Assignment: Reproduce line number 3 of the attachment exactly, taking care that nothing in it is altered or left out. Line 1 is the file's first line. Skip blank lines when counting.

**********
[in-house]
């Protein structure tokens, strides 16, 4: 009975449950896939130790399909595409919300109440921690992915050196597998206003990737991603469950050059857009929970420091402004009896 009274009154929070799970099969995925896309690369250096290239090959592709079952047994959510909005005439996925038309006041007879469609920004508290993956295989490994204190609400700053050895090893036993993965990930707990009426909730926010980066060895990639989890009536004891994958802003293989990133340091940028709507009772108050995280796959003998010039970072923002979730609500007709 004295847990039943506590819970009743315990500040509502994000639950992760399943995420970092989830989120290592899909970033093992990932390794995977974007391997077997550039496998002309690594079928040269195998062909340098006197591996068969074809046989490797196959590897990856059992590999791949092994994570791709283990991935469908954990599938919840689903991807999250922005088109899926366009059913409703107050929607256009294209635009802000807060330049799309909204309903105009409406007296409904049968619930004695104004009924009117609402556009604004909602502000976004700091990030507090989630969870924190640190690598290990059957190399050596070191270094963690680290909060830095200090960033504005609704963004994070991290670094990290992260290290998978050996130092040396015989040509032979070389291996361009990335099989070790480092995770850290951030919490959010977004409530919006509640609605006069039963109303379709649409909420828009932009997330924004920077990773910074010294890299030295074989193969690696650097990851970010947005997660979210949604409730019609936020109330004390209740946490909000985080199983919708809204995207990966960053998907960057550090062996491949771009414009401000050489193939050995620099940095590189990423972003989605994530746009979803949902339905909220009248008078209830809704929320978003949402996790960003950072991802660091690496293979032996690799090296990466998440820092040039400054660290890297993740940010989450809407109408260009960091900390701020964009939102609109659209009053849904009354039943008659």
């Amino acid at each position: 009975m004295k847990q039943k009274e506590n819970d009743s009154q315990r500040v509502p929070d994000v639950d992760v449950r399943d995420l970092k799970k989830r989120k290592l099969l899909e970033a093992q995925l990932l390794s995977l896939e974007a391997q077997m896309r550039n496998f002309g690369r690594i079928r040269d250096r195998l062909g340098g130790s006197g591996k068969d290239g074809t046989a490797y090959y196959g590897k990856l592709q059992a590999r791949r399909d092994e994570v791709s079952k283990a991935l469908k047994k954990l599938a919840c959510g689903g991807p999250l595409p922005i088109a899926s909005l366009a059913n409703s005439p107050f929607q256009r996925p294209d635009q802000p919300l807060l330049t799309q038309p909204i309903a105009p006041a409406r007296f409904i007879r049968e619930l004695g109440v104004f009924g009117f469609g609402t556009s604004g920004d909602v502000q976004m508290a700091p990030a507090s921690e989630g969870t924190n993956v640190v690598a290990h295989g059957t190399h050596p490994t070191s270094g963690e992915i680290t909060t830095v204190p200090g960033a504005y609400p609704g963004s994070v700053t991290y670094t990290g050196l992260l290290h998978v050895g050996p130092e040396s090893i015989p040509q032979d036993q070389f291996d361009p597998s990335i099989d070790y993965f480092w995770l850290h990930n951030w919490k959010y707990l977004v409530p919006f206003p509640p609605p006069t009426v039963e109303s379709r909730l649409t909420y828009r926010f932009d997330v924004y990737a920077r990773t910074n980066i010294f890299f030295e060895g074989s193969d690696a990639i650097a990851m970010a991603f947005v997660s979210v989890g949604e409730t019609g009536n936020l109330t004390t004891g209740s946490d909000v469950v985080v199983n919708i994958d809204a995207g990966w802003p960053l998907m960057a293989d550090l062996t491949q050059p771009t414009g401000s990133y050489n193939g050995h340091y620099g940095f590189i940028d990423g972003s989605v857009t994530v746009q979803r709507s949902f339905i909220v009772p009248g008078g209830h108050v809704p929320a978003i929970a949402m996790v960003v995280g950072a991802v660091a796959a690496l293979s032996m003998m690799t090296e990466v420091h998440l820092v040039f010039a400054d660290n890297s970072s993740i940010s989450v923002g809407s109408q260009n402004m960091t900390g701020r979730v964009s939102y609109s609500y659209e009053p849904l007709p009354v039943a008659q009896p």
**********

């Amino acid at each position: 009975m004295k847990q039943k009274e506590n819970d009743s009154q315990r500040v509502p929070d994000v639950d992760v449950r399943d995420l970092k799970k989830r989120k290592l099969l899909e970033a093992q995925l990932l390794s995977l896939e974007a391997q077997m896309r550039n496998f002309g690369r690594i079928r040269d250096r195998l062909g340098g130790s006197g591996k068969d290239g074809t046989a490797y090959y196959g590897k990856l592709q059992a590999r791949r399909d092994e994570v791709s079952k283990a991935l469908k047994k954990l599938a919840c959510g689903g991807p999250l595409p922005i088109a899926s909005l366009a059913n409703s005439p107050f929607q256009r996925p294209d635009q802000p919300l807060l330049t799309q038309p909204i309903a105009p006041a409406r007296f409904i007879r049968e619930l004695g109440v104004f009924g009117f469609g609402t556009s604004g920004d909602v502000q976004m508290a700091p990030a507090s921690e989630g969870t924190n993956v640190v690598a290990h295989g059957t190399h050596p490994t070191s270094g963690e992915i680290t909060t830095v204190p200090g960033a504005y609400p609704g963004s994070v700053t991290y670094t990290g050196l992260l290290h998978v050895g050996p130092e040396s090893i015989p040509q032979d036993q070389f291996d361009p597998s990335i099989d070790y993965f480092w995770l850290h990930n951030w919490k959010y707990l977004v409530p919006f206003p509640p609605p006069t009426v039963e109303s379709r909730l649409t909420y828009r926010f932009d997330v924004y990737a920077r990773t910074n980066i010294f890299f030295e060895g074989s193969d690696a990639i650097a990851m970010a991603f947005v997660s979210v989890g949604e409730t019609g009536n936020l109330t004390t004891g209740s946490d909000v469950v985080v199983n919708i994958d809204a995207g990966w802003p960053l998907m960057a293989d550090l062996t491949q050059p771009t414009g401000s990133y050489n193939g050995h340091y620099g940095f590189i940028d990423g972003s989605v857009t994530v746009q979803r709507s949902f339905i909220v009772p009248g008078g209830h108050v809704p929320a978003i929970a949402m996790v960003v995280g950072a991802v660091a796959a690496l293979s032996m003998m690799t090296e990466v420091h998440l820092v040039f010039a400054d660290n890297s970072s993740i940010s989450v923002g809407s109408q260009n402004m960091t900390g701020r979730v964009s939102y609109s609500y659209e009053p849904l007709p009354v039943a008659q009896p």